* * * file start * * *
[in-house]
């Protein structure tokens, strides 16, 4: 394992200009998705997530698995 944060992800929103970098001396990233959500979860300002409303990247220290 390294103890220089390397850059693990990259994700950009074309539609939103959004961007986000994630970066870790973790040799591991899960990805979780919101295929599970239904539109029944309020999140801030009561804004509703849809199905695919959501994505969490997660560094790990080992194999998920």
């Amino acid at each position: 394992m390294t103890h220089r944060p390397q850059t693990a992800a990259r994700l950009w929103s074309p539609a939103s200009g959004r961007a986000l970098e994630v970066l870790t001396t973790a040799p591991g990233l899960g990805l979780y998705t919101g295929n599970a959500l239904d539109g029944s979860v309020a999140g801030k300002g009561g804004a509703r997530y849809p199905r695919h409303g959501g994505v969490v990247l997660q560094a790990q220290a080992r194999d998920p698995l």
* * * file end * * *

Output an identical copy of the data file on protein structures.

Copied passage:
[in-house]
């Protein structure tokens, strides 16, 4: 394992200009998705997530698995 944060992800929103970098001396990233959500979860300002409303990247220290 390294103890220089390397850059693990990259994700950009074309539609939103959004961007986000994630970066870790973790040799591991899960990805979780919101295929599970239904539109029944309020999140801030009561804004509703849809199905695919959501994505969490997660560094790990080992194999998920």
């Amino acid at each position: 394992m390294t103890h220089r944060p390397q850059t693990a992800a990259r994700l950009w929103s074309p539609a939103s200009g959004r961007a986000l970098e994630v970066l870790t001396t973790a040799p591991g990233l899960g990805l979780y998705t919101g295929n599970a959500l239904d539109g029944s979860v309020a999140g801030k300002g009561g804004a509703r997530y849809p199905r695919h409303g959501g994505v969490v990247l997660q560094a790990q220290a080992r194999d998920p698995l």